Adjust the brakes by locking each shoe against the drum, then backing off until it's just rubbing. Only then adjust the handbrake cable.
The brakes can be uprated by fitting a remote servo or fitting a front disc brake kit.
Regularly wash salt/muck from the underside, dry and protect with cavity wax. Inject cavity wax into the front cross-member under the radiator, the side members to which the steering box/idler are bolted, around the wheel arches.
Inside, peel back the carpets and brush wax onto the floor-pan preventing moisture getting through the screen seal first..
Inject wax into the sills, around the rear wheel arches, inner wings, boot and under the estate's fuel tank.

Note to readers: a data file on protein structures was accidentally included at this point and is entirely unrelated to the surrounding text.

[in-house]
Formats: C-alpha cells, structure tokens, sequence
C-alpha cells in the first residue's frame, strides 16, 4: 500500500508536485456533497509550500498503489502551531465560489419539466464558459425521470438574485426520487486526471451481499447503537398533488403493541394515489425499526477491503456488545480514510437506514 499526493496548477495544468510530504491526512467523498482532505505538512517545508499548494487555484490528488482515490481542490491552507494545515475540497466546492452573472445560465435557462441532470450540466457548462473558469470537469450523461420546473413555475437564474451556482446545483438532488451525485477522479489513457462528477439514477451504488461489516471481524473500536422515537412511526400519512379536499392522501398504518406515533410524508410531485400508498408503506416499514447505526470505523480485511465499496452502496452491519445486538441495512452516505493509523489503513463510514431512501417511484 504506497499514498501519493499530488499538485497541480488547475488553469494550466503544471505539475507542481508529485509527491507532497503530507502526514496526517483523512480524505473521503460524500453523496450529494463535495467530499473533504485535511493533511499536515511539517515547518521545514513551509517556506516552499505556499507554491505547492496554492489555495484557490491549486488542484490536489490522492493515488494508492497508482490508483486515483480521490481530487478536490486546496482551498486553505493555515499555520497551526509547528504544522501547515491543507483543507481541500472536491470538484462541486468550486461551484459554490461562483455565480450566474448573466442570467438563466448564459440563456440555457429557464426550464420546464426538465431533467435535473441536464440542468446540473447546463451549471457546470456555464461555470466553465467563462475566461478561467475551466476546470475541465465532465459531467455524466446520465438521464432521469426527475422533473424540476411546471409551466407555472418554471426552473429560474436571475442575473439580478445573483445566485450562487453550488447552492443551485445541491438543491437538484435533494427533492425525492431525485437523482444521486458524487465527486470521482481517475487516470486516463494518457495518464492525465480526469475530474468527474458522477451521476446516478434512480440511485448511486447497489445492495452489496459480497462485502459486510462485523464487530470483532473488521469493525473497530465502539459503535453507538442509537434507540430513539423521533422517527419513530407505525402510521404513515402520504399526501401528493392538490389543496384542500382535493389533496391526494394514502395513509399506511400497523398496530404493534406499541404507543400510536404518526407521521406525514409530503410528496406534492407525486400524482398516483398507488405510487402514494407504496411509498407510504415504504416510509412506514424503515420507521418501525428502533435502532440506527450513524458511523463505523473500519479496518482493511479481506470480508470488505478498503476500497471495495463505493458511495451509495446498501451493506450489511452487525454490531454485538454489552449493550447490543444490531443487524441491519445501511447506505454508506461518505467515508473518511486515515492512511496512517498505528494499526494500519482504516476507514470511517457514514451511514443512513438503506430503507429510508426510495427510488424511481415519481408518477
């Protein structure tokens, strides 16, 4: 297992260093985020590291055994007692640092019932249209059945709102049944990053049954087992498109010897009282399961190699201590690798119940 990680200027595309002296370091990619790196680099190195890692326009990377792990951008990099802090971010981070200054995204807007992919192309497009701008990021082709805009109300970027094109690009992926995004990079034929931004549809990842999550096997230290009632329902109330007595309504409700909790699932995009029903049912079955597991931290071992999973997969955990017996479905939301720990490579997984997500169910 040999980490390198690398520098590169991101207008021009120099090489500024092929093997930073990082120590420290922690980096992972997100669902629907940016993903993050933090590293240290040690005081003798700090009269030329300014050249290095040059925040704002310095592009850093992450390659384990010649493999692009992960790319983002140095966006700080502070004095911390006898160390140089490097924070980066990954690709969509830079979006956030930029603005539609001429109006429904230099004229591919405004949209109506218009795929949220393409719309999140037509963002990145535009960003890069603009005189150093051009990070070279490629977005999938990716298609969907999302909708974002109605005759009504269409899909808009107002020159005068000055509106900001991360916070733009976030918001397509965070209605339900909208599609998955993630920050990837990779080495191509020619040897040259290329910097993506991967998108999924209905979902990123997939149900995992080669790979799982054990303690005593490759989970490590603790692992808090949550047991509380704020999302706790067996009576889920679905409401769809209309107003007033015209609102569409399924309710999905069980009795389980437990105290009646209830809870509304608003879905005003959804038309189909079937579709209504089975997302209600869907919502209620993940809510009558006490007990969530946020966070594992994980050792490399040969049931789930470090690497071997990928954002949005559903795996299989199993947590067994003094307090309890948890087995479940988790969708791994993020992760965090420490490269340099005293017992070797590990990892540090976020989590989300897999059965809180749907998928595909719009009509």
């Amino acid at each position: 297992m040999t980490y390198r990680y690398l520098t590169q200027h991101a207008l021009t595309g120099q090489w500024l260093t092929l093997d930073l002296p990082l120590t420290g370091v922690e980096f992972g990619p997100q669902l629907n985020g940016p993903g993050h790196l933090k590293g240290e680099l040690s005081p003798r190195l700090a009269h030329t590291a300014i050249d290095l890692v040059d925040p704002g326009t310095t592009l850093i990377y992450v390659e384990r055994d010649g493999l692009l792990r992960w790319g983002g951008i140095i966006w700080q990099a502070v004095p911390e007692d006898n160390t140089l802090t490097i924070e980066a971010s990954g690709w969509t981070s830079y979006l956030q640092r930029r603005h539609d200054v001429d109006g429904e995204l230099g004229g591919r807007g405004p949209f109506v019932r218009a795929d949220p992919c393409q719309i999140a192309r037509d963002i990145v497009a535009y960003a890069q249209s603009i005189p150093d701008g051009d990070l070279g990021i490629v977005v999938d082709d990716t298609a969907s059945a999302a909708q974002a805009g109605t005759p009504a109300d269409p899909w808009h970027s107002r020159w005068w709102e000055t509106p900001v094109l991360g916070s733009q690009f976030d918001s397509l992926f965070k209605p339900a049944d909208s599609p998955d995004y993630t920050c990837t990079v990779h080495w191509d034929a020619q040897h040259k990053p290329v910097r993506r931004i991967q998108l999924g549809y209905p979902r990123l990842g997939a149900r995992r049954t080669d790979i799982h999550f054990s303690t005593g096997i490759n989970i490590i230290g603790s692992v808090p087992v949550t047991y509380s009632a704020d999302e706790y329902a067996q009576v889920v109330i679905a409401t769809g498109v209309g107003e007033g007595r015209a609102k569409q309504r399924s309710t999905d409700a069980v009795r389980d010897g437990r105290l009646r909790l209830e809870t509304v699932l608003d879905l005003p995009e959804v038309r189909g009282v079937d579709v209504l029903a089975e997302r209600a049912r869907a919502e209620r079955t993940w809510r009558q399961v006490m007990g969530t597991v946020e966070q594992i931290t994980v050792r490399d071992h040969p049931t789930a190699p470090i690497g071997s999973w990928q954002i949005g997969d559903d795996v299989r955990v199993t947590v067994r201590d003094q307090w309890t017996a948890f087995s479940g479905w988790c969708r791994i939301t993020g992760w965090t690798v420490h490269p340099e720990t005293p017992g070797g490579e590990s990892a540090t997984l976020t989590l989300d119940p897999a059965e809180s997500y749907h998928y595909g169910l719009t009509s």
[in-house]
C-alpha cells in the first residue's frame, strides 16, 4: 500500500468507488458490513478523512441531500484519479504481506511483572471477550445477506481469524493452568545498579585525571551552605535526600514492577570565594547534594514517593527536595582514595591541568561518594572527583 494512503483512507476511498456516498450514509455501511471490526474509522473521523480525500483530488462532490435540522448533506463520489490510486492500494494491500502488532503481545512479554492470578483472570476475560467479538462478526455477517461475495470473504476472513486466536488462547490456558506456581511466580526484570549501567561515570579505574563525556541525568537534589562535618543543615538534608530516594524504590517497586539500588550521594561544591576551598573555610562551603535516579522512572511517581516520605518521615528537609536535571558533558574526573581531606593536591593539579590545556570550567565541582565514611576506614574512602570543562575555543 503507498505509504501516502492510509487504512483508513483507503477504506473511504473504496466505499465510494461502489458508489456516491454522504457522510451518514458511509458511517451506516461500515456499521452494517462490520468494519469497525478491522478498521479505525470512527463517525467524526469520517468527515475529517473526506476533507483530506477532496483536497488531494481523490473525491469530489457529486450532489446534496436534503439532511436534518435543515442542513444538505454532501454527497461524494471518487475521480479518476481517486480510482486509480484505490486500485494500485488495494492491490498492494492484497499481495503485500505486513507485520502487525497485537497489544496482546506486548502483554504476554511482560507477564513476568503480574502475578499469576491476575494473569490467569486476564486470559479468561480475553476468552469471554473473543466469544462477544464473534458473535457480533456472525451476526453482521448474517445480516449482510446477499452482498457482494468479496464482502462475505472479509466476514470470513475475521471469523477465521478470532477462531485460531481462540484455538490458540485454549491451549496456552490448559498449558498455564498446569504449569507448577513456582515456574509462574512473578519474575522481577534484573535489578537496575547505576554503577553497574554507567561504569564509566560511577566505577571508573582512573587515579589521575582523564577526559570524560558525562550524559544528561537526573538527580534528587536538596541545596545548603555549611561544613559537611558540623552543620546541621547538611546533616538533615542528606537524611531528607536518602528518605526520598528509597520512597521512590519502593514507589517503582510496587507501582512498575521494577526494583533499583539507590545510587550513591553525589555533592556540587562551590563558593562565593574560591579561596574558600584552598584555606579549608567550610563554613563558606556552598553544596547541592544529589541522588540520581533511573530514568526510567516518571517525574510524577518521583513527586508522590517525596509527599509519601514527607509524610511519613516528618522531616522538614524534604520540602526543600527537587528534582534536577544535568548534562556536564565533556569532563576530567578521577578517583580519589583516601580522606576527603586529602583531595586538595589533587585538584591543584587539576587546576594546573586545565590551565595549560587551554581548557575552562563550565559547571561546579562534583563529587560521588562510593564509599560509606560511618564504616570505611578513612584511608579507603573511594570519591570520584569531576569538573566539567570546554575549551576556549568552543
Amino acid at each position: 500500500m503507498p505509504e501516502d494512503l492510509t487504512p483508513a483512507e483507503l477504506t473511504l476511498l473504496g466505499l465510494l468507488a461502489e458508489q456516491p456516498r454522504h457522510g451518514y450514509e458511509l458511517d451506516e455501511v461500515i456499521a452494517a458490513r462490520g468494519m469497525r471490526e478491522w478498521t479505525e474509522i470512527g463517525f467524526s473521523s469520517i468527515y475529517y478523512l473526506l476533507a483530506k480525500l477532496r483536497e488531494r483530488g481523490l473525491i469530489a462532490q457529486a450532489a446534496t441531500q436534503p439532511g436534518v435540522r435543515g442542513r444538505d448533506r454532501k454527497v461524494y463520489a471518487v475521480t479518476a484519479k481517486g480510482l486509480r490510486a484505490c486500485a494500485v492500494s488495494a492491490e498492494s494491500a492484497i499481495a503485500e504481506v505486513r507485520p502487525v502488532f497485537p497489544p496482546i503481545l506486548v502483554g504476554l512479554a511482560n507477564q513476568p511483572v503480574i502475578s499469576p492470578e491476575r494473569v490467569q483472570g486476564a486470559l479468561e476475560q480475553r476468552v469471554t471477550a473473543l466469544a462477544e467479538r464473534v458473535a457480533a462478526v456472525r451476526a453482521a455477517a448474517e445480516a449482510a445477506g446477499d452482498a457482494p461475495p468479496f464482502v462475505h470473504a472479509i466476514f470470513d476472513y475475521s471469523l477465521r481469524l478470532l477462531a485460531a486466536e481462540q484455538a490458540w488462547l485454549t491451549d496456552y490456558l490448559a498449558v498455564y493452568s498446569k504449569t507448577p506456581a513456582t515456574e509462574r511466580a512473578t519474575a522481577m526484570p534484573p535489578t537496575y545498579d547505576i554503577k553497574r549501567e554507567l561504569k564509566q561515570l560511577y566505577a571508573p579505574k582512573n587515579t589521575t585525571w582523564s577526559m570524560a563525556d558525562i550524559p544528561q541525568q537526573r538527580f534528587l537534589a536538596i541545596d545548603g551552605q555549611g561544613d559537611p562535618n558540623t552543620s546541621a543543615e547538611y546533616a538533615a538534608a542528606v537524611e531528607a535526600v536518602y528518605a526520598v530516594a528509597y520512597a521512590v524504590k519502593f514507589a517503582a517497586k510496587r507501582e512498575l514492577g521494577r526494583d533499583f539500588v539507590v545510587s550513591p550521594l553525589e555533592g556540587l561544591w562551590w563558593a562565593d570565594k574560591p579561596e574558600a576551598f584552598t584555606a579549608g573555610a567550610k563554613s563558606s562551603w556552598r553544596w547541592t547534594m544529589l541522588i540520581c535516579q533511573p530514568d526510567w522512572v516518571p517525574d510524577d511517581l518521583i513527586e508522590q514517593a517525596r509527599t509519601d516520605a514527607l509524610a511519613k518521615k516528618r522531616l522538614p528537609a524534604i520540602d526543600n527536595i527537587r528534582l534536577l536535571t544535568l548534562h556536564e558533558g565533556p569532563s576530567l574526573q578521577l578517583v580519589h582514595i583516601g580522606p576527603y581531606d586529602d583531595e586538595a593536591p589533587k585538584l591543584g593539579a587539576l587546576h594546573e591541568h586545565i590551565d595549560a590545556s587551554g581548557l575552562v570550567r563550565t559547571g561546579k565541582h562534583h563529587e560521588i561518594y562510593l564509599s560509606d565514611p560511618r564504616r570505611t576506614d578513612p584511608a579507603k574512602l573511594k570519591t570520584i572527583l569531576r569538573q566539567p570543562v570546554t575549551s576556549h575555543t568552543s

Make sure the door drains are unblocked, protecting the areas with cavity wax.
Inform your insurance company of any changes and uprate the brakes, suspension and steering if any further mods are made.
A 95bhp three-main-bearing MGB engine will fit straight into the standard 61bhp engine's bay, but the better five-bearing engine will need the front- and back-plates swapping. The later MGB engine with overdrive gearbox can be fitted by shortening the propshaft.
Improve engine breathing by fitting free-flow air filters and exhaust manifold/systems.
Good radial tyres will improve handling. Don't put up with poor handling - an afternoon's work on the steering box and dampers will transform the car into the delight it was meant to be.
The gearbox is strong but no synchro on second can be wrecked if driven too forcefully, and the carbon clutch release bearing will wear rapidly if you rest your foot on the pedal!